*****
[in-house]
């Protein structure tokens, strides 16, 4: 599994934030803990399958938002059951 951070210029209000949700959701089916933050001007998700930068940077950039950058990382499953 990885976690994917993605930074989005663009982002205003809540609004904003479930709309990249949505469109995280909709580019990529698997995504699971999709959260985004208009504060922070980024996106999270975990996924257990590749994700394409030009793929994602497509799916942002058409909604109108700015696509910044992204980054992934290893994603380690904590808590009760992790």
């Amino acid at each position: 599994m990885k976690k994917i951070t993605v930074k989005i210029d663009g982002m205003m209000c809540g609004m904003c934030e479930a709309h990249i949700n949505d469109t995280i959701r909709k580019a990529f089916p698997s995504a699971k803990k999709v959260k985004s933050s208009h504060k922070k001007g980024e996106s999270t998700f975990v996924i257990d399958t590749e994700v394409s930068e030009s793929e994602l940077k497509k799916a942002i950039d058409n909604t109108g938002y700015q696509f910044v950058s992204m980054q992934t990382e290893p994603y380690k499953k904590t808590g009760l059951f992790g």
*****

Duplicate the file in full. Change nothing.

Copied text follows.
[in-house]
């Protein structure tokens, strides 16, 4: 599994934030803990399958938002059951 951070210029209000949700959701089916933050001007998700930068940077950039950058990382499953 990885976690994917993605930074989005663009982002205003809540609004904003479930709309990249949505469109995280909709580019990529698997995504699971999709959260985004208009504060922070980024996106999270975990996924257990590749994700394409030009793929994602497509799916942002058409909604109108700015696509910044992204980054992934290893994603380690904590808590009760992790």
């Amino acid at each position: 599994m990885k976690k994917i951070t993605v930074k989005i210029d663009g982002m205003m209000c809540g609004m904003c934030e479930a709309h990249i949700n949505d469109t995280i959701r909709k580019a990529f089916p698997s995504a699971k803990k999709v959260k985004s933050s208009h504060k922070k001007g980024e996106s999270t998700f975990v996924i257990d399958t590749e994700v394409s930068e030009s793929e994602l940077k497509k799916a942002i950039d058409n909604t109108g938002y700015q696509f910044v950058s992204m980054q992934t990382e290893p994603y380690k499953k904590t808590g009760l059951f992790g």